[tei-council] repeating and typing tei:provenance

Gabriel Bodard gabriel.bodard at kcl.ac.uk
Mon Sep 26 11:08:04 EDT 2011

One further thought: I note that while tei:event has att.responsibility, 
giving it both @cert and @resp, as discussed below, tei:provenance does 
not. An oversight?


On 2011-09-26 15:53, Lou Burnard wrote:
> Well, my example was only a hypothetical one, and I don't want to insist
> on the point. I am probably over-cautious about applying "lets add a
> @type attribute" as a panacea....
> If no-one apart from me has qualms about this particular instance, I am
> happy to vote for pressing ahead with the change as Gabby formulates it.
>    elements to att.typed
> On 26/09/11 15:23, James Cummings wrote:
>> On 26/09/11 12:12, Lou Burnard wrote:
>>> "type" of a provenance might relate to any number of things -- its
>>> reliability, the kind of authority behind it, on what temporal basis
>>> it's made, etc.
>>    >For example, suppose at some time a manuscript was in a
>>> collection which had a policy of checking up on it every 6 months. You
>>> might decide either to enter lots of provenance records saying
>>> effectively "it was taken out and dusted", or you might decide just to
>>> record a single provenance record for the whole time, including the info
>>> that dusting had been carried out every six months. Wouldn't these be of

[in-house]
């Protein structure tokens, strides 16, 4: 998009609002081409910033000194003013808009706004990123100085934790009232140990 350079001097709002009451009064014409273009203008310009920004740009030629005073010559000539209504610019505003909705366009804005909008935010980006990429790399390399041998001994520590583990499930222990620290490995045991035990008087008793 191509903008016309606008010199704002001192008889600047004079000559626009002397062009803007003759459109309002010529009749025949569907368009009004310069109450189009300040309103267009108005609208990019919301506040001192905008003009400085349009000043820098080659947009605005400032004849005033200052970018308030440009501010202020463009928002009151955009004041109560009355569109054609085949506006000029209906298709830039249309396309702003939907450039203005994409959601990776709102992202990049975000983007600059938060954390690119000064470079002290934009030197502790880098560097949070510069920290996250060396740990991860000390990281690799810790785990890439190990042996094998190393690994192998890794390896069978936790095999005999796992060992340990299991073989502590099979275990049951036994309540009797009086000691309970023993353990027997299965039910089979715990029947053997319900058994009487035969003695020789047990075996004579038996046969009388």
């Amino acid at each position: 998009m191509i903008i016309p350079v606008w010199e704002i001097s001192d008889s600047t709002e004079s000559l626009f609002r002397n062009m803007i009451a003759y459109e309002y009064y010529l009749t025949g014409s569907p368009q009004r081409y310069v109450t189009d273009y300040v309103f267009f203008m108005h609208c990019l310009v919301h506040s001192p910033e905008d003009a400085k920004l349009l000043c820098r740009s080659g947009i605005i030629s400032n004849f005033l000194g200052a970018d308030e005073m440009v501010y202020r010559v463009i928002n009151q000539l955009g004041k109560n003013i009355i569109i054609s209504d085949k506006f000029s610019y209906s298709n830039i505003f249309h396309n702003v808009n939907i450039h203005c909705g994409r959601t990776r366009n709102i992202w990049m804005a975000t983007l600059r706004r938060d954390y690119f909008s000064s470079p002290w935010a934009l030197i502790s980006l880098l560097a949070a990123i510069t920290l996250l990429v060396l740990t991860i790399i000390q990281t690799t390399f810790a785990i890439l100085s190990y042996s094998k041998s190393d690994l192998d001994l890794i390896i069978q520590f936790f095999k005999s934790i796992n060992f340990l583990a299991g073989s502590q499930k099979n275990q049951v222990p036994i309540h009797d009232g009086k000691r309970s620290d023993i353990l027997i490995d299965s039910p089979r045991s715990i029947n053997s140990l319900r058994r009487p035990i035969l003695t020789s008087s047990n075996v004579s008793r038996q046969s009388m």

>>> two different "type"s ("periodic" and "summary") as well?
>> I would argue that this is not a provenance though, that is a
>> <custEvent>.  A<provenance>   is a single identifiable episode
>> during the history of a manuscript... taking it out a checking it
>> doesn't really count as that. It is an act of curation or
>> custodial event looking after it in the resource-holding
>> institution. A<provenance>   really is meant to be about the
>> history of the manuscript, often a patchy set of "It was owned by
>> so-and-so" and "it was stolen from this abbey", "it appeared in
>> sotheby's on this date", etc.  Any activity taking part in the
>> institution currently holding the manuscript would either be in
>> <acquisition>   or be a<custEvent>.
>>> Your examples of intended use ("found", "moved", "observed", "lost",
>>> "destroyed", "restored" etc.) are fine for the case where you can map
>>> each provenance to a single event, but this is not the only way that
>>> <provenance>    might be used, and therefore not the only way they might be
>>> typed.
>> But that is precisely how<provenance>   is defined, is it not?  "a
>> single identifiable episode during the history of a manuscript".
>>     Ok, sure, 'found' and 'moved' can happen during a since
>> <provenance>, I agree with that. But I would still argue that
>> provenances could be classified consistent with the way we use
>> @type elsewhere.
>>> How about @eventType or even just @event ? (You could also add a value
>>> such as "multiple" or "summary" of course)
>> This seems unnecessary to me.  What Gaby is suggesting is
>> something that classifies the 'type' of provenance, not
>> necessarily the types of events that happen in that single
>> provenance?
>> -James
> _______________________________________________
> tei-council mailing list
> tei-council at lists.village.Virginia.EDU
> http://lists.village.Virginia.EDU/mailman/listinfo/tei-council
> PLEASE NOTE: postings to this list are publicly archived

Dr Gabriel BODARD
(Research Associate in Digital Epigraphy)

Department of Digital Humanities
King's College London
26-29 Drury Lane
London WC2B 5RL

Email: gabriel.bodard at kcl.ac.uk
Tel: +44 (0)20 7848 1388
Fax: +44 (0)20 7848 2980


More information about the tei-council mailing list